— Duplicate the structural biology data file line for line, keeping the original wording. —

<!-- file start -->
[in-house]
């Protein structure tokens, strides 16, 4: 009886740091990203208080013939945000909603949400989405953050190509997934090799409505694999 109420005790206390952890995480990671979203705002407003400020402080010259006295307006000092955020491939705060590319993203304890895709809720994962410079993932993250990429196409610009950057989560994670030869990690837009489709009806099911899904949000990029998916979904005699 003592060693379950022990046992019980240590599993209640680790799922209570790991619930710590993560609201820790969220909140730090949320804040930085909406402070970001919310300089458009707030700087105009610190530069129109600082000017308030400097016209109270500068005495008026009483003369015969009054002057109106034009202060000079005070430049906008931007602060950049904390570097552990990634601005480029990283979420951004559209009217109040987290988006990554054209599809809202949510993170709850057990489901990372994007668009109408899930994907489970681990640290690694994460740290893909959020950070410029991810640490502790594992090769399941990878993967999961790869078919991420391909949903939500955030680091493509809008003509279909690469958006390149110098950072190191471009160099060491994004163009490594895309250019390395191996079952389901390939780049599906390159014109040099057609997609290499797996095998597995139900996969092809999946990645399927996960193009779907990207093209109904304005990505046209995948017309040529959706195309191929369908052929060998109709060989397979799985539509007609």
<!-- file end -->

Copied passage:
[in-house]
């Protein structure tokens, strides 16, 4: 009886740091990203208080013939945000909603949400989405953050190509997934090799409505694999 109420005790206390952890995480990671979203705002407003400020402080010259006295307006000092955020491939705060590319993203304890895709809720994962410079993932993250990429196409610009950057989560994670030869990690837009489709009806099911899904949000990029998916979904005699 003592060693379950022990046992019980240590599993209640680790799922209570790991619930710590993560609201820790969220909140730090949320804040930085909406402070970001919310300089458009707030700087105009610190530069129109600082000017308030400097016209109270500068005495008026009483003369015969009054002057109106034009202060000079005070430049906008931007602060950049904390570097552990990634601005480029990283979420951004559209009217109040987290988006990554054209599809809202949510993170709850057990489901990372994007668009109408899930994907489970681990640290690694994460740290893909959020950070410029991810640490502790594992090769399941990878993967999961790869078919991420391909949903939500955030680091493509809008003509279909690469958006390149110098950072190191471009160099060491994004163009490594895309250019390395191996079952389901390939780049599906390159014109040099057609997609290499797996095998597995139900996969092809999946990645399927996960193009779907990207093209109904304005990505046209995948017309040529959706195309191929369908052929060998109709060989397979799985539509007609």